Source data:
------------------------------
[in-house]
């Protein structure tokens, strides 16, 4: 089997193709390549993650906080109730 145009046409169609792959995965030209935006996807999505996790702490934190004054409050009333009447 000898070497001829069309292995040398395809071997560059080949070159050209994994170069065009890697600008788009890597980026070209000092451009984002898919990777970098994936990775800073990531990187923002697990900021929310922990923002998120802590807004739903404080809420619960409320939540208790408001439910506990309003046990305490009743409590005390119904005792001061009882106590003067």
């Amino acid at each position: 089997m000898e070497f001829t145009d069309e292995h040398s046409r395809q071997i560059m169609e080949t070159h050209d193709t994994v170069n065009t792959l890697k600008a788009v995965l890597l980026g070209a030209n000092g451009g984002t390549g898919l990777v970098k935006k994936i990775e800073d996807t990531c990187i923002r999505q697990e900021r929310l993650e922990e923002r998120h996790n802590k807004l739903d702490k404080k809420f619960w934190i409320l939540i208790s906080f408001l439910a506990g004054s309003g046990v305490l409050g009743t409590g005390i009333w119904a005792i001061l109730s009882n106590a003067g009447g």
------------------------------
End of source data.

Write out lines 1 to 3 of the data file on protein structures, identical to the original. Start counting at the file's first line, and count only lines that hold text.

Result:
[in-house]
């Protein structure tokens, strides 16, 4: 089997193709390549993650906080109730 145009046409169609792959995965030209935006996807999505996790702490934190004054409050009333009447 000898070497001829069309292995040398395809071997560059080949070159050209994994170069065009890697600008788009890597980026070209000092451009984002898919990777970098994936990775800073990531990187923002697990900021929310922990923002998120802590807004739903404080809420619960409320939540208790408001439910506990309003046990305490009743409590005390119904005792001061009882106590003067």
């Amino acid at each position: 089997m000898e070497f001829t145009d069309e292995h040398s046409r395809q071997i560059m169609e080949t070159h050209d193709t994994v170069n065009t792959l890697k600008a788009v995965l890597l980026g070209a030209n000092g451009g984002t390549g898919l990777v970098k935006k994936i990775e800073d996807t990531c990187i923002r999505q697990e900021r929310l993650e922990e923002r998120h996790n802590k807004l739903d702490k404080k809420f619960w934190i409320l939540i208790s906080f408001l439910a506990g004054s309003g046990v305490l409050g009743t409590g005390i009333w119904a005792i001061l109730s009882n106590a003067g009447g």